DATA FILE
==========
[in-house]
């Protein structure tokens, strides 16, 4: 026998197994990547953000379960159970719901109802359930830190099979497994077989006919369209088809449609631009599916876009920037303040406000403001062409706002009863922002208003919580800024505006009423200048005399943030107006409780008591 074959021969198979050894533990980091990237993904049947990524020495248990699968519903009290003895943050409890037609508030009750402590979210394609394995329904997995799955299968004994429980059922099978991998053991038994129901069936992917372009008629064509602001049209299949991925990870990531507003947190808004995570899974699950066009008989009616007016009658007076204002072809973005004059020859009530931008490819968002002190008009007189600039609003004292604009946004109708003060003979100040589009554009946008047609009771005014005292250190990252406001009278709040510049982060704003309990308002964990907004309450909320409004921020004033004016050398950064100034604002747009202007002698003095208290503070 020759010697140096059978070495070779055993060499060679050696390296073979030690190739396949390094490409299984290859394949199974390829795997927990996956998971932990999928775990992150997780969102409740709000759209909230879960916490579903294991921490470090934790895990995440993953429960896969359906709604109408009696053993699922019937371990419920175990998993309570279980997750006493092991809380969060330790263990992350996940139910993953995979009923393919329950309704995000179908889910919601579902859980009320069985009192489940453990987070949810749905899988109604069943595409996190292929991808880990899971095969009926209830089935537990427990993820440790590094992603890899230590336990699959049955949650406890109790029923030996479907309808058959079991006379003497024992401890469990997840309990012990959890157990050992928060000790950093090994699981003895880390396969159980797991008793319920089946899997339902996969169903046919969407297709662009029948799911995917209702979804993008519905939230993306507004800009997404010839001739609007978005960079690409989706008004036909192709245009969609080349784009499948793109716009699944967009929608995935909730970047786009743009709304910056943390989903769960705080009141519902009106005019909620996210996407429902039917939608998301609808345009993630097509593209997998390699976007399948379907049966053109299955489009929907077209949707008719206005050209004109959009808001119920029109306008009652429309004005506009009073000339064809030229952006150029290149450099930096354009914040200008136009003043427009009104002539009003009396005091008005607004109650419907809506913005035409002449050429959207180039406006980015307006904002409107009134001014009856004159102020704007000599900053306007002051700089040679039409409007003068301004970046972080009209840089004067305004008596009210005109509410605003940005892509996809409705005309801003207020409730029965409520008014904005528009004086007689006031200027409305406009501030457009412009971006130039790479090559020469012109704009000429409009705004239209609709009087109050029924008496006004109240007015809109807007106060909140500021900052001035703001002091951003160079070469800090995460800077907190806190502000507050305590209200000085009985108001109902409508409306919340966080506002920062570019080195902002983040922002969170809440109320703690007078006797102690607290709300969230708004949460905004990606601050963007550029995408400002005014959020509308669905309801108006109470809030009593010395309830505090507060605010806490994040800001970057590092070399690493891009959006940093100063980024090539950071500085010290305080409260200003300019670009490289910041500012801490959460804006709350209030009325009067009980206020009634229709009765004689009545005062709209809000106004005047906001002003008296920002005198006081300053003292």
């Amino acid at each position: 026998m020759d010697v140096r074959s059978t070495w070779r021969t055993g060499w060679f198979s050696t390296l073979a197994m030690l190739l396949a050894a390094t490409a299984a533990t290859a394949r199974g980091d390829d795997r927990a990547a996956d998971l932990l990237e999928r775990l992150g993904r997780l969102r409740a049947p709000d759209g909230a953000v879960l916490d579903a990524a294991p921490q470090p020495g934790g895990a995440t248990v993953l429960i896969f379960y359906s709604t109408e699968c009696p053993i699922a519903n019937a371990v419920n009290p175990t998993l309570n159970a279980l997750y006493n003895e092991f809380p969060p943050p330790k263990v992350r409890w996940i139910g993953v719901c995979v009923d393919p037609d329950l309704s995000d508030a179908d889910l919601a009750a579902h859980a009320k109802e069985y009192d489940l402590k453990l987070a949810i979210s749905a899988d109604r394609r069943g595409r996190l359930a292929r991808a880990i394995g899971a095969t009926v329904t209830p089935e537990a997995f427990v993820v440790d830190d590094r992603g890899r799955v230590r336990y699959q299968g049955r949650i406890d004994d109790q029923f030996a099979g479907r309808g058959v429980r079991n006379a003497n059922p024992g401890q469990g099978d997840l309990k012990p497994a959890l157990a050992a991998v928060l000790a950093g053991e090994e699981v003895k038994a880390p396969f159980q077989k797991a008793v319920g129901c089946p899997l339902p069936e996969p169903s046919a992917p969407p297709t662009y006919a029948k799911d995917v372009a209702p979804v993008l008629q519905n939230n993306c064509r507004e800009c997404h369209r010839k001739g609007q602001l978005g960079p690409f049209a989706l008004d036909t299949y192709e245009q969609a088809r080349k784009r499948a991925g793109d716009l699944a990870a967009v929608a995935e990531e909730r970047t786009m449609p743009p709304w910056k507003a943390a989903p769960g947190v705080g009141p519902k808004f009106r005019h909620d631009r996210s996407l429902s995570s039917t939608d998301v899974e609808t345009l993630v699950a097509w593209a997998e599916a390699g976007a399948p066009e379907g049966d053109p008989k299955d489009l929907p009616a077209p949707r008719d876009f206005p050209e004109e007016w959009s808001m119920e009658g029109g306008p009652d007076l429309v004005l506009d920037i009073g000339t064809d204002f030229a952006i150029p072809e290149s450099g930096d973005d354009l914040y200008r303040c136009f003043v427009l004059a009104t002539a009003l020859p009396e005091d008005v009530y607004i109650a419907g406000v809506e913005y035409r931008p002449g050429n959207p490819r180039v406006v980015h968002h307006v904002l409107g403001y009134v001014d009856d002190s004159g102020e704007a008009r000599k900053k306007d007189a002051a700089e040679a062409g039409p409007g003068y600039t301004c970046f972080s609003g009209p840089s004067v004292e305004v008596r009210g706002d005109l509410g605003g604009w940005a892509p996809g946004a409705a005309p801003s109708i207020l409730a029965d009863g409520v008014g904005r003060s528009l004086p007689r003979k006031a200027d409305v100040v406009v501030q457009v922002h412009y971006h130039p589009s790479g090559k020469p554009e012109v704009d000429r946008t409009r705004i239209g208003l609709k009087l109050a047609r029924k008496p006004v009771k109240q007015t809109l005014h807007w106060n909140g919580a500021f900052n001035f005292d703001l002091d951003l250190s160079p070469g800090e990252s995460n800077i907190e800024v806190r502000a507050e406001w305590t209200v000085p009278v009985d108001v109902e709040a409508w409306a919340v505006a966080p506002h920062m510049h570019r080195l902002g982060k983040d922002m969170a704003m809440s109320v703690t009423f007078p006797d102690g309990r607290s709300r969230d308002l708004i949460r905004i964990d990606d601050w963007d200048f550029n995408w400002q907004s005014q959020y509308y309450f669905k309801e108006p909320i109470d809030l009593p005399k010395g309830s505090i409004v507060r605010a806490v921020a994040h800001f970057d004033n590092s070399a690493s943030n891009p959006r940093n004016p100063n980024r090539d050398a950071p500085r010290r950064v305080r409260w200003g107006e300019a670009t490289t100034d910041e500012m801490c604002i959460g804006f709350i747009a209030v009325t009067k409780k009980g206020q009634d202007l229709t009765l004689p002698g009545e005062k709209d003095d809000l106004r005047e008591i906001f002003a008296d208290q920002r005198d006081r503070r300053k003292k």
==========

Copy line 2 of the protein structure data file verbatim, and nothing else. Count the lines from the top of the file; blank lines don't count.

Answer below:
């Protein structure tokens, strides 16, 4: 026998197994990547953000379960159970719901109802359930830190099979497994077989006919369209088809449609631009599916876009920037303040406000403001062409706002009863922002208003919580800024505006009423200048005399943030107006409780008591 074959021969198979050894533990980091990237993904049947990524020495248990699968519903009290003895943050409890037609508030009750402590979210394609394995329904997995799955299968004994429980059922099978991998053991038994129901069936992917372009008629064509602001049209299949991925990870990531507003947190808004995570899974699950066009008989009616007016009658007076204002072809973005004059020859009530931008490819968002002190008009007189600039609003004292604009946004109708003060003979100040589009554009946008047609009771005014005292250190990252406001009278709040510049982060704003309990308002964990907004309450909320409004921020004033004016050398950064100034604002747009202007002698003095208290503070 020759010697140096059978070495070779055993060499060679050696390296073979030690190739396949390094490409299984290859394949199974390829795997927990996956998971932990999928775990992150997780969102409740709000759209909230879960916490579903294991921490470090934790895990995440993953429960896969359906709604109408009696053993699922019937371990419920175990998993309570279980997750006493092991809380969060330790263990992350996940139910993953995979009923393919329950309704995000179908889910919601579902859980009320069985009192489940453990987070949810749905899988109604069943595409996190292929991808880990899971095969009926209830089935537990427990993820440790590094992603890899230590336990699959049955949650406890109790029923030996479907309808058959079991006379003497024992401890469990997840309990012990959890157990050992928060000790950093090994699981003895880390396969159980797991008793319920089946899997339902996969169903046919969407297709662009029948799911995917209702979804993008519905939230993306507004800009997404010839001739609007978005960079690409989706008004036909192709245009969609080349784009499948793109716009699944967009929608995935909730970047786009743009709304910056943390989903769960705080009141519902009106005019909620996210996407429902039917939608998301609808345009993630097509593209997998390699976007399948379907049966053109299955489009929907077209949707008719206005050209004109959009808001119920029109306008009652429309004005506009009073000339064809030229952006150029290149450099930096354009914040200008136009003043427009009104002539009003009396005091008005607004109650419907809506913005035409002449050429959207180039406006980015307006904002409107009134001014009856004159102020704007000599900053306007002051700089040679039409409007003068301004970046972080009209840089004067305004008596009210005109509410605003940005892509996809409705005309801003207020409730029965409520008014904005528009004086007689006031200027409305406009501030457009412009971006130039790479090559020469012109704009000429409009705004239209609709009087109050029924008496006004109240007015809109807007106060909140500021900052001035703001002091951003160079070469800090995460800077907190806190502000507050305590209200000085009985108001109902409508409306919340966080506002920062570019080195902002983040922002969170809440109320703690007078006797102690607290709300969230708004949460905004990606601050963007550029995408400002005014959020509308669905309801108006109470809030009593010395309830505090507060605010806490994040800001970057590092070399690493891009959006940093100063980024090539950071500085010290305080409260200003300019670009490289910041500012801490959460804006709350209030009325009067009980206020009634229709009765004689009545005062709209809000106004005047906001002003008296920002005198006081300053003292």